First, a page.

National Grid has joined the Access Northeast pipeline project, a $3 billion expansion meant to increase the supply of natural gas to New England’s power plants.
Eversource Energy, the gas-and-electric company formerly known as NStar and Northeast Utilities, and the Houston-based pipeline company Spectra Energy Corp. first proposed the Access Northeast pipeline project in September. On Tuesday, the companies provided more details on the project and said National Grid had taken a 20 percent stake, leaving the original two companies with 40 percent each.
The Access Northeast project is the third proposal to expand current pipelines to increase the supply of natural gas to New England, which has become increasingly dependent on gas to heat homes and generate electricity. Unlike the other projects, however, Access Northeast would entail changing the rules of the regional electricity market so electricity customers, instead of gas-burning households, would ultimately foot the bill for the pipeline project.
“We’re saying if the markets haven’t worked and it’s not in ISO New England’s charter, then we’ll put together a solution that’s elegant,” said Lee Olivier, an Eversource executive, referring to the organization chartered by the federal government to operate the regional electric grid. “This is novel. This has never been done in the US the way we’re doing this.”
The companies said they will begin soliciting informal commitments from utility companies on Wednesday to buy dedicated streams of gas from the project, which would expand the existing Algonquin pipeline from New Jersey and the Maritimes and Northeast pipeline from Canada to deliver an additional 900 million cubic feet of gas per day. That’s about a fifth of New England’s current natural gas pipeline capacity.
Eversource and National Grid, which supply 70 percent of New England’s electricity, said they’d buy a “fairly large” portion of that increased gas flow to sell to gas-burning power plants.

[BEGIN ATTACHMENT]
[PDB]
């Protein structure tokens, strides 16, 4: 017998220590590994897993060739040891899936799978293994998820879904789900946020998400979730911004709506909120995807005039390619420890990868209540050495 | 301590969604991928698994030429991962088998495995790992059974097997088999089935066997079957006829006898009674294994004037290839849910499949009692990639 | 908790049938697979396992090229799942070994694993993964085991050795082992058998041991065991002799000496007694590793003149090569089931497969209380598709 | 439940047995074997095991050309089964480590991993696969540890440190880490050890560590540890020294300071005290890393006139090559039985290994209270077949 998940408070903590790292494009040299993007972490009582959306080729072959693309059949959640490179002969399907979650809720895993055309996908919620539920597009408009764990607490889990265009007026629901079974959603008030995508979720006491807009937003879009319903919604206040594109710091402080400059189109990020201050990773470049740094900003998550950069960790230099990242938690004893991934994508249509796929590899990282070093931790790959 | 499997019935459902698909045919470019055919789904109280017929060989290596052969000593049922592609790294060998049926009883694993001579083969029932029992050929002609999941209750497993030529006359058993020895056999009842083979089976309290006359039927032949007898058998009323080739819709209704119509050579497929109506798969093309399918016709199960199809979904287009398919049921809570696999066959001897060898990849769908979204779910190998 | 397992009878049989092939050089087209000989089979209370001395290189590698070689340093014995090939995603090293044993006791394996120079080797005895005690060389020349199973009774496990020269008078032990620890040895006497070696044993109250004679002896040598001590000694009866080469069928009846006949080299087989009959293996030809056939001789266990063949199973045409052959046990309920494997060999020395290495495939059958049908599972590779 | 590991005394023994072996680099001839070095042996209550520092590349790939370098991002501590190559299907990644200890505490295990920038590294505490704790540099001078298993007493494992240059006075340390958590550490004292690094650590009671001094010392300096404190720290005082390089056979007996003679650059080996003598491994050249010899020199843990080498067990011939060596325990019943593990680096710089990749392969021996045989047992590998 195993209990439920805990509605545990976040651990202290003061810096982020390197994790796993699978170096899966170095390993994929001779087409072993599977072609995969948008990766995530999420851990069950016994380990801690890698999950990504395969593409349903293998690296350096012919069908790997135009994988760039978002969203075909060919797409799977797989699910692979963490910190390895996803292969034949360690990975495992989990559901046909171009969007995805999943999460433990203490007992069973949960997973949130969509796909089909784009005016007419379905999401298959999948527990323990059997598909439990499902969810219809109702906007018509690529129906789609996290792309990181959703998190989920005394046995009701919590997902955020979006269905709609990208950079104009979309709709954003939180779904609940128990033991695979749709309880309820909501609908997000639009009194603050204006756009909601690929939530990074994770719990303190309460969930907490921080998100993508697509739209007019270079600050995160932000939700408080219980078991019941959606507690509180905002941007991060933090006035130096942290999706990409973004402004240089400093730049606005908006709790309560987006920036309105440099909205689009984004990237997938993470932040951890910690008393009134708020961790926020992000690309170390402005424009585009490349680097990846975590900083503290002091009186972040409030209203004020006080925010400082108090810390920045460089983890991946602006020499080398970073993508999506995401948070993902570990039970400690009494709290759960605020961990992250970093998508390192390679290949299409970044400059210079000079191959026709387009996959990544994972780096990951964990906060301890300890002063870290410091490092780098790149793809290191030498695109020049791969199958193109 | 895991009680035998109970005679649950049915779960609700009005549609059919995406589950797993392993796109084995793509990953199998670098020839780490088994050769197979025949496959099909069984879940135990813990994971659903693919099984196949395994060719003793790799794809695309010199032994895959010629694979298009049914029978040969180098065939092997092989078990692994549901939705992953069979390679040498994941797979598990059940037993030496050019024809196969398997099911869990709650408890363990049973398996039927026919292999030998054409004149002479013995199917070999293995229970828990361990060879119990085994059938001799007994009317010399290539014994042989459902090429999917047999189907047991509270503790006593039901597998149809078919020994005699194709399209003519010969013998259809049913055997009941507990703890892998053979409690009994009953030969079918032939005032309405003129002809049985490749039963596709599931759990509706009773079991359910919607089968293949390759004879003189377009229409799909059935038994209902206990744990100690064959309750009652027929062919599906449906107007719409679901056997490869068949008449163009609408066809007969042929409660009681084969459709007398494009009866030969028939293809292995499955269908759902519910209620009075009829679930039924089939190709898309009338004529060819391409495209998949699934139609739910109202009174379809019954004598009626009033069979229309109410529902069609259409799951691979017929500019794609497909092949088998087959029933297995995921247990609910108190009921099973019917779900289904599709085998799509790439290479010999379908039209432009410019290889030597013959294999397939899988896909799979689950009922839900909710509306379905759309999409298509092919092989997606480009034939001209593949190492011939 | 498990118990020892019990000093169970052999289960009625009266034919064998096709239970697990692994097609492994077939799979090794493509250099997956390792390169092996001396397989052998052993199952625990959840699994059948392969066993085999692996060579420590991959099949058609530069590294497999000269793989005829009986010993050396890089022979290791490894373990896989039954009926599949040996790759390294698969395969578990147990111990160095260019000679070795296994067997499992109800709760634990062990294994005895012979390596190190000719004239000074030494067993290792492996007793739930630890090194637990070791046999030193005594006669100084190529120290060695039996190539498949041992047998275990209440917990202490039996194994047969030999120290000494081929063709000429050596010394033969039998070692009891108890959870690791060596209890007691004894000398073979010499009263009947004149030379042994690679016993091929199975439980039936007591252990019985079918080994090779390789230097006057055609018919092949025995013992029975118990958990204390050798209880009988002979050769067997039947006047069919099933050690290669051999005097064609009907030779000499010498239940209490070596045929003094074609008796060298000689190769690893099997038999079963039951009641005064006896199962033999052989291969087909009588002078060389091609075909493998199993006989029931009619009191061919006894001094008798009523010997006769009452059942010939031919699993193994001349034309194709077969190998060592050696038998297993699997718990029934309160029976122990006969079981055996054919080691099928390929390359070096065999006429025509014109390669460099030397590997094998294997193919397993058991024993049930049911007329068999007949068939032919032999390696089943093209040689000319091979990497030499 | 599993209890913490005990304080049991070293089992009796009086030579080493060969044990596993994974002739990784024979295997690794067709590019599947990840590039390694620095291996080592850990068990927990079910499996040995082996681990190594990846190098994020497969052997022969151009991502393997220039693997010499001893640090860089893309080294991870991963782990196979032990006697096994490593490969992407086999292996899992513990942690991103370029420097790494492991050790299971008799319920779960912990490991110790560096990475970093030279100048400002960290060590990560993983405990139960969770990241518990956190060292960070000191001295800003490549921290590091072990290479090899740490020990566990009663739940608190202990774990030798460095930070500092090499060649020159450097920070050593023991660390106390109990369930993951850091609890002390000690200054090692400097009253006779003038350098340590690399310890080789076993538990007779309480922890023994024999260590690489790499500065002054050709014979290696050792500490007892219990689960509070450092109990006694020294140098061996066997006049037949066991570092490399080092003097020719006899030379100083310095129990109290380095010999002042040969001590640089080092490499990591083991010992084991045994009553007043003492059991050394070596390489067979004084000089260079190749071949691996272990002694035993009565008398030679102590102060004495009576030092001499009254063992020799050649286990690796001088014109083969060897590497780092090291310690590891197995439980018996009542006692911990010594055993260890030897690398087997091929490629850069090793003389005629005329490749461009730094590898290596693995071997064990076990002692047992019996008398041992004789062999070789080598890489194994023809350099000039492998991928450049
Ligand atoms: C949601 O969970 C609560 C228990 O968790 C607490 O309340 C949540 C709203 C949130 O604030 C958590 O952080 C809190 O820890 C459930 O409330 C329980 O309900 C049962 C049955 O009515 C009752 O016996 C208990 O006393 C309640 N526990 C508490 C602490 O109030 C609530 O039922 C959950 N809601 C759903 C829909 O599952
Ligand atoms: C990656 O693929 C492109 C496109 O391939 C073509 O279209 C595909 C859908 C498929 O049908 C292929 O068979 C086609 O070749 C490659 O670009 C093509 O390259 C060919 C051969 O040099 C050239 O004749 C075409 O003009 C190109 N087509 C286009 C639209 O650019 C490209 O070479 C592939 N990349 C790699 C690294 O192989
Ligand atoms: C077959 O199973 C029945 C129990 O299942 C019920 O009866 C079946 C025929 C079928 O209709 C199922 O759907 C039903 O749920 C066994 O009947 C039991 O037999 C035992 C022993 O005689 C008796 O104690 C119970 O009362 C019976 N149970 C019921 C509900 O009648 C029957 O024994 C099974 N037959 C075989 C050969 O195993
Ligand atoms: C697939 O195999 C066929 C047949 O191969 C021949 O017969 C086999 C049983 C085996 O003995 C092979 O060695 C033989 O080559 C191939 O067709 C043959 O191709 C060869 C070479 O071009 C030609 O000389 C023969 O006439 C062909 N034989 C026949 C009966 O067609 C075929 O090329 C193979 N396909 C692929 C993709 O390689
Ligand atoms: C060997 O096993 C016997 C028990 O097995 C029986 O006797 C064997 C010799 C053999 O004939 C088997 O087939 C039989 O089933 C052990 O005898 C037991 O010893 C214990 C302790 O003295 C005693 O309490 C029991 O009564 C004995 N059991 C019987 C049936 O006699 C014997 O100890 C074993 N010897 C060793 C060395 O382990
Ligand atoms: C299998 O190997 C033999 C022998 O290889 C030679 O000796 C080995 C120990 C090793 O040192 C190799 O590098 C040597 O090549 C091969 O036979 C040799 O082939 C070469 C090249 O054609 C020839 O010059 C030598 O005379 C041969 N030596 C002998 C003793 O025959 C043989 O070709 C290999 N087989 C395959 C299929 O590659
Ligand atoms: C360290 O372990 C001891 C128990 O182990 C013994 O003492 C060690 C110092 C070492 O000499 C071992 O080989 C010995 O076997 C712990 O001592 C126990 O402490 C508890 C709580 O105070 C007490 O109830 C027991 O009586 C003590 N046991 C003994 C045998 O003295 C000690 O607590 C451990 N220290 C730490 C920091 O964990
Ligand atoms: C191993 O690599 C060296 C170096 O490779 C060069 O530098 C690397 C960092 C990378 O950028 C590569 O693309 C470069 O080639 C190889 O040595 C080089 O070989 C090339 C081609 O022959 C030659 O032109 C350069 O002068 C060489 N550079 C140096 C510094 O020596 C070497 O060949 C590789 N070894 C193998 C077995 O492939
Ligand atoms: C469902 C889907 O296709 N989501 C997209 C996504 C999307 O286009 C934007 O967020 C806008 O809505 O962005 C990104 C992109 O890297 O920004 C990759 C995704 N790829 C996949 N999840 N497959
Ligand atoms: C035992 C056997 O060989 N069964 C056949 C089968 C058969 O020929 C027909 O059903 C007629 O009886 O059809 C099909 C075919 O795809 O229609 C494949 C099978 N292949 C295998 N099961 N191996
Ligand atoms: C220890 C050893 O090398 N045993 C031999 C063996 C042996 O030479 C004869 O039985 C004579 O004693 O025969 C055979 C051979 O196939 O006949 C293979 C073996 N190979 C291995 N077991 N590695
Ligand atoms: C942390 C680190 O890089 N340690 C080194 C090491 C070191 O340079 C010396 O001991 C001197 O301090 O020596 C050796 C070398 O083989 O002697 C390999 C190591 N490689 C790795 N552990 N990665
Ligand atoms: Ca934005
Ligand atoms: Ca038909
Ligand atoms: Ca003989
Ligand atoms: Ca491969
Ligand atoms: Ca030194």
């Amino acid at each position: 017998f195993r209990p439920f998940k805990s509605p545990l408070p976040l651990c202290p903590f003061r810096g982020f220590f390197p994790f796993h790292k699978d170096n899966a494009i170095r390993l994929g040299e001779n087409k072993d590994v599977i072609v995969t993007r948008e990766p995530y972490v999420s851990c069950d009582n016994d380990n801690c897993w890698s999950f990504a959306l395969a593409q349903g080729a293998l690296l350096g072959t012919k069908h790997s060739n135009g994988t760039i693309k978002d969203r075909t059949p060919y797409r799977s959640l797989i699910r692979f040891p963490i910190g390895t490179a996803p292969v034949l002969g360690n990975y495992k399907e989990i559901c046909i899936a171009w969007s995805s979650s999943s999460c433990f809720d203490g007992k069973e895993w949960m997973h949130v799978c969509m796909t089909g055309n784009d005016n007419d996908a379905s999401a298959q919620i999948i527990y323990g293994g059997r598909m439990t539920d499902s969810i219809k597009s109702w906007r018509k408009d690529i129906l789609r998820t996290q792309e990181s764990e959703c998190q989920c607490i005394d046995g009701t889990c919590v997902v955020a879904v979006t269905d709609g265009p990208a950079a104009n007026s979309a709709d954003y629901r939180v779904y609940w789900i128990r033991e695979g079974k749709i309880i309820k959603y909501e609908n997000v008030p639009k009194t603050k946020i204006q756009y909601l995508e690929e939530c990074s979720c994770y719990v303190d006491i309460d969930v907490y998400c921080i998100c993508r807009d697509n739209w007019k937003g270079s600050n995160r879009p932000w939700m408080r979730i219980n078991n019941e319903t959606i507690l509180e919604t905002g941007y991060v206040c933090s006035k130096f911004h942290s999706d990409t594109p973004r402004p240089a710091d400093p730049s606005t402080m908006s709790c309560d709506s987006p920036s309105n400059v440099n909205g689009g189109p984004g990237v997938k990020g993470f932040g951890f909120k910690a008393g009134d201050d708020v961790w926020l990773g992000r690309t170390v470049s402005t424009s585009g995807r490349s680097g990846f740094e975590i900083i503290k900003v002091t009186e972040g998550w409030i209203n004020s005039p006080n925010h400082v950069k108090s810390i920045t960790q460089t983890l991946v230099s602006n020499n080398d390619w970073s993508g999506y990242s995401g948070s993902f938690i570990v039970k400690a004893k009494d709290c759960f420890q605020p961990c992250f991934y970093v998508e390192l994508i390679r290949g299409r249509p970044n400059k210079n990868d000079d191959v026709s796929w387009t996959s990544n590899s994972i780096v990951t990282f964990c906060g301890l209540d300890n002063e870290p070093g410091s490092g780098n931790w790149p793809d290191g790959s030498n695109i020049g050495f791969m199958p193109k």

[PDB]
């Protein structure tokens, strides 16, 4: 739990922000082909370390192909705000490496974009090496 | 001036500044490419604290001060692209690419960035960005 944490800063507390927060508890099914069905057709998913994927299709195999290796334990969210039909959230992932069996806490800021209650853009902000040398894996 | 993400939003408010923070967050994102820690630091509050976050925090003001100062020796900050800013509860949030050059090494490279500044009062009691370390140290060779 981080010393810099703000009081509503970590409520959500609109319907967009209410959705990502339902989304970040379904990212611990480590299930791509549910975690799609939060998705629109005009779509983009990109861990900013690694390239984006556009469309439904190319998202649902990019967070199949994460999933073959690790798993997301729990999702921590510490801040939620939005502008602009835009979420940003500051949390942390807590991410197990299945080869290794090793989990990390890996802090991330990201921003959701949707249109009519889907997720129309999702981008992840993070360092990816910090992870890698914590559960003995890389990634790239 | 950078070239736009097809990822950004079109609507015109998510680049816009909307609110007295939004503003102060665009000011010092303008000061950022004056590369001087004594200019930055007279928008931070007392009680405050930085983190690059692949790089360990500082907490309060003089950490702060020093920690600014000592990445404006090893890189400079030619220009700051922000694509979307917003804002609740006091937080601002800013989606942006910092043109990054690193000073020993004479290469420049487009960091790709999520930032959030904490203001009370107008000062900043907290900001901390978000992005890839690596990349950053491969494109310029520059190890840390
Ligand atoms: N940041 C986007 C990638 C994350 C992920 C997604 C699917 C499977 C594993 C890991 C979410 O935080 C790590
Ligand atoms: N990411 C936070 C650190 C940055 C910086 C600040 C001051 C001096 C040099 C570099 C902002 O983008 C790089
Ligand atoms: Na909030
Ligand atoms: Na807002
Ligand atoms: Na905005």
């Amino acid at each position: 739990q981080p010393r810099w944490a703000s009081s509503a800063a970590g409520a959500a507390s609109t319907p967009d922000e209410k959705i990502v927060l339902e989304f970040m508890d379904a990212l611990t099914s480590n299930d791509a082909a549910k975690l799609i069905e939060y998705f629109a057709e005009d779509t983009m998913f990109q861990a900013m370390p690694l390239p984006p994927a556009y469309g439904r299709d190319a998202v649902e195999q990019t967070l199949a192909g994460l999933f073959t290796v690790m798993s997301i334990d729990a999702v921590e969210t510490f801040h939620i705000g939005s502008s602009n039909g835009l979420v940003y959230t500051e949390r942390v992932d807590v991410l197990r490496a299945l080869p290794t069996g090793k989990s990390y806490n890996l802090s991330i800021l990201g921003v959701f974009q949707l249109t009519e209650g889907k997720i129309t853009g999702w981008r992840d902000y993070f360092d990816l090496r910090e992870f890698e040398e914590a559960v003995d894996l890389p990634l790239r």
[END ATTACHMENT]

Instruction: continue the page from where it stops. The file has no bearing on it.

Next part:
Dan Dolan, the head of the New England Power Generators Association, said the proposed method might require policy makers to change the way pipelines are paid for. Still, he said, power generators would reserve judgment until more details of the proposed financing method were released. “A key issue is still: Does any state have the authority to do that? Are they going to need new legislation to do that?” Dolan said.
Spectra has already moved forward with two other projects, called the Algonquin Incremental Market and the Atlantic Bridge, to increase the capacity of those two pipelines by 500 million cubic feet per day. The pipeline company has said those projects should be completed in November 2016 and November 2017, while Access Northeast would come into service in late 2018. The Houston-based pipeline company Kinder Morgan also has proposed building a pipeline across northern Massachusetts and southern New Hampshire.
All of the projects have encountered opposition from environmental activists and community groups, however. They fear that the projects could disrupt their neighborhoods, increase the region’s reliance on fossil fuels, or support natural gas exports through Canada. Bill Yardley, who oversees Spectra’s US natural gas operations, said the new capacity would serve only the New England market.
“We see the inter-operability issues between gas and electric only becoming more and more acute,” said John Flynn, a senior vice president at National Grid.